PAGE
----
The first course for da Vinci Program Students in Fall 2013 examines the historical figure of Leonardo da Vinci (1452-1519) as a case study of a person whose interests encompassed different areas of knowledge. Known as a painter, anatomist, engineer, architect, musician, stage set designer, mathematician, inventor, and much more, Leonardo seems to incarnate “Renaissance Man.” How was it possible for him to pursue so many interests during his life time? Among our goals:

● acquainting ourselves with the life trajectory,    experience, and myths surrounding Leonardo;
● exploring the educational and training system in    place in the Renaissance;
● discovering how “modern” disciplines separate    activities that in the past were much more closely    connected;
● discovering how such separations can be    questioned and bridged.


The Circle of Knowledge
● Guest faculty will contribute from various disciplines.

 

History and Philosophy of Science Course
● Guest Faculty will contribute from various disciplines.



Sophomore Year – Fall Semester
Sophomore Year – Spring Semester
Science and Society or Art Science Course
  A research/class project involving either a photo lab/visual media project or research in digital humanities.

Center for the Humanities SymposiumStudents participate in a 2-day symposium organized by the Center for the Humanities.


Junior Year – Fall Semester
Junior Year – Spring Semester

DVS Program co-listed sections of regular course offerings, with an emphasis on interdisciplinary classes.

Examples: history of science; medicine and literature.

Topic-Based Seminar #1
Choose from a list of 5-6 seminars
Topics include a major contemporary ethical, intellectual, and aesthetic question:
Examples:
The Science and Poetry of Environmental Change; Medicine, Healing, and Religion.

 

DVS Program co-listed sections of regular course offerings, with an emphasis on interdisciplinary classes

Examples: history of science; medicine and literature.

Topic-Based Seminar #2
Choose from a list of 5-6 seminars
Topics include a major contemporary ethical, intellectual, and aesthetic question: Examples: The Science and Poetry of Environmental Change; Medicine, Healing, and Religion.



Senior Year – Fall Semester
Senior Year – Spring Semester

DVS Symposium

 DVS students present on an interdisciplinary issue or question at a symposium open to the public.
 

DVS Symposium

 DVS students present on an interdisciplinary issue or question at a symposium open to the public.

Back to Top ▲




   

ARC 121 Architecture and Culture
ARC 223 Architecture and the Environment
ARC 230 Building technology
ARC 372 Ancient Architecture
ARC 390 History of Cities
AMS 301 Race and Ethnic Relations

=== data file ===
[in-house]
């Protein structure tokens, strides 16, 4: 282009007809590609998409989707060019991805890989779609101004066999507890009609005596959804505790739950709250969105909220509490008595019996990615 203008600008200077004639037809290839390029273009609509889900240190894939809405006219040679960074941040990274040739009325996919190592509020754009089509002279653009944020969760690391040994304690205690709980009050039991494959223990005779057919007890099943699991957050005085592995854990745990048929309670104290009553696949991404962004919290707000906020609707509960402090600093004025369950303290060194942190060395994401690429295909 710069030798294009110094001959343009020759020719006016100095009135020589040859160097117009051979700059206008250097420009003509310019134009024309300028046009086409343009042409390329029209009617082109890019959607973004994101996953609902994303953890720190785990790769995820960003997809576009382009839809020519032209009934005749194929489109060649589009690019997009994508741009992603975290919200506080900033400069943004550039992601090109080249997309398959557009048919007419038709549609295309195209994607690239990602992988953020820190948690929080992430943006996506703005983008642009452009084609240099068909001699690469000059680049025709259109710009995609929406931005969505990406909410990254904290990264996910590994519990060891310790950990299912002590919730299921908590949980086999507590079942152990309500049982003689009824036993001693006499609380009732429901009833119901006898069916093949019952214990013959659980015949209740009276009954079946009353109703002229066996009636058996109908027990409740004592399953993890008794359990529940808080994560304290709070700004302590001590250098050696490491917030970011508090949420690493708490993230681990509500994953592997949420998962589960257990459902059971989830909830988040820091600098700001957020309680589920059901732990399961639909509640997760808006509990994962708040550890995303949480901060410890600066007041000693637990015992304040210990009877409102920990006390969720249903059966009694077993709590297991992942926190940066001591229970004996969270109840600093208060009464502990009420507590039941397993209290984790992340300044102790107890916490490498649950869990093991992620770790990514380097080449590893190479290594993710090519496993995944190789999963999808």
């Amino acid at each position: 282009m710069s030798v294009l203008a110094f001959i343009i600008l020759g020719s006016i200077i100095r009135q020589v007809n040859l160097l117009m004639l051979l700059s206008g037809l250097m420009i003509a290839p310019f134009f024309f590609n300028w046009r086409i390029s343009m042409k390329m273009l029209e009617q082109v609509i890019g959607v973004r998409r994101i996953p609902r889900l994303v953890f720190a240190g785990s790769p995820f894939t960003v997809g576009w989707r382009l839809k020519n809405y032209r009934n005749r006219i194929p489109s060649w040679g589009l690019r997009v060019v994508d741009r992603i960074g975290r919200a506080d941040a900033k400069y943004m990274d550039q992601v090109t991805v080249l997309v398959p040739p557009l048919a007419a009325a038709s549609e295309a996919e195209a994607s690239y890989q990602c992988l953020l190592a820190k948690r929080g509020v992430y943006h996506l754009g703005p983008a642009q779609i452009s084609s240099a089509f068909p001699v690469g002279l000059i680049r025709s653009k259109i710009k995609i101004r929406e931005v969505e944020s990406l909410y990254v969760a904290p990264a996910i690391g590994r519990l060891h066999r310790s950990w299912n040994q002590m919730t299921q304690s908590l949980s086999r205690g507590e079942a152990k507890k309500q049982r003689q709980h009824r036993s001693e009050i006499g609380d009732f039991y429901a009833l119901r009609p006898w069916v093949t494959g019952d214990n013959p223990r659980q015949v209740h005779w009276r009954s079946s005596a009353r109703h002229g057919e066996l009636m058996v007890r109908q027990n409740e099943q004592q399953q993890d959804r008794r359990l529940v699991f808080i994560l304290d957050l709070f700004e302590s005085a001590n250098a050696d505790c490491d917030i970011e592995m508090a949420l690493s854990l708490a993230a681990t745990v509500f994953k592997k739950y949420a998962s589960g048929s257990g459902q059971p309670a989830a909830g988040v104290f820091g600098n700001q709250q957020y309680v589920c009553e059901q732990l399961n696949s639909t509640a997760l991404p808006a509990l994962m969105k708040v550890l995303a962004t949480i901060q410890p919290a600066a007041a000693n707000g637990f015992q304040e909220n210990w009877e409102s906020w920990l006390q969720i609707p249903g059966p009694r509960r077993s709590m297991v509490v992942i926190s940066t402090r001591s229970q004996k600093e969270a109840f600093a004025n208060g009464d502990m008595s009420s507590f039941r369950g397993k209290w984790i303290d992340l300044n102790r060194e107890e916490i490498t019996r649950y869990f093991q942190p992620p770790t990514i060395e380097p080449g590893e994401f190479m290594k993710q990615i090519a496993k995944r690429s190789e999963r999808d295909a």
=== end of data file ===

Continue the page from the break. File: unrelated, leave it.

APY 201 Principles of Archaeology
APY 361 Gender and Language
APY 386 Psychological Anthropology
APY 392 Sex and Culture
ARH 333 Roman Art
ARH 337 Italian Renaissance Art
BIL 372 Readings in Biology
BIL 374 Tools for Creative Thinking
BIL 375 Animal Behavior
BIL 385 Special Topics in Biology--Conservation and Protected Areas
BSL 460 Healthcare Law & Ethics
CHM 317 The Chemistry of Food and Taste
CLA 220 Greek and Roman Mythology
CLA 241 Greek Civilization
CVJ 419 Interactive Storytelling
ECS 372 Special Topics in ECS: Environmental Filmmaking and Community Engagement
ECS 372 Special Topics in ECS: Reporting Global Environmental Issues
ENG 210 Literary Themes and Topics: Literature & Medicine
ENG 210 Literary Themes and Topics: War And The Fashioning Of Gender
ENG 306 Advanced Composition: Nature Writing
GEG 201 Topics in Geography
GRE 101 Elementary Ancient Greek
HIS 223 Medicine and Society
HIS 254 History of the Cold War in America: Revolution, Nation, Empire: Cold War in the Americas
HIS 315 Imperial China
HIS 391 History of Everyday Life
INS 410 Global Perspectives of Race: Race in a Global Perspective
JUS 231 Jewish Civilization
LAS 301 Interdisciplinary Topics in Latin American and Caribbean Studies: Gender and Development
LAS 320 Interdisciplinary Topics in Latin American and Caribbean Studies: Latin America and the Environment
LAT 101 Elementary Latin I
PHI 271 Ancient Philosophy
PHI 333 Biomedical Ethics
PHI 349 Philosophy of Space & Time
PHI 352 Aesthetics
POL 499 Special Topics: Government Accountability, Informational Technologies & Personal Responsibility
REL 101 Religion & Moral Choice
REL 360 Religion & Bioethics
SOC 301 Social Organization
SOC 383 Sociology of Education
WGS 310 Popular representations of Queer sexualities
WGS 315 Gender, Race, Class
WGS 350 Special Topics in WGS: Current


Back to Top ▲


CONTACT
Questions about the Da Vinci Scholars Program?
Contact Maria Stampino at mgstampino@umail.miami.edu.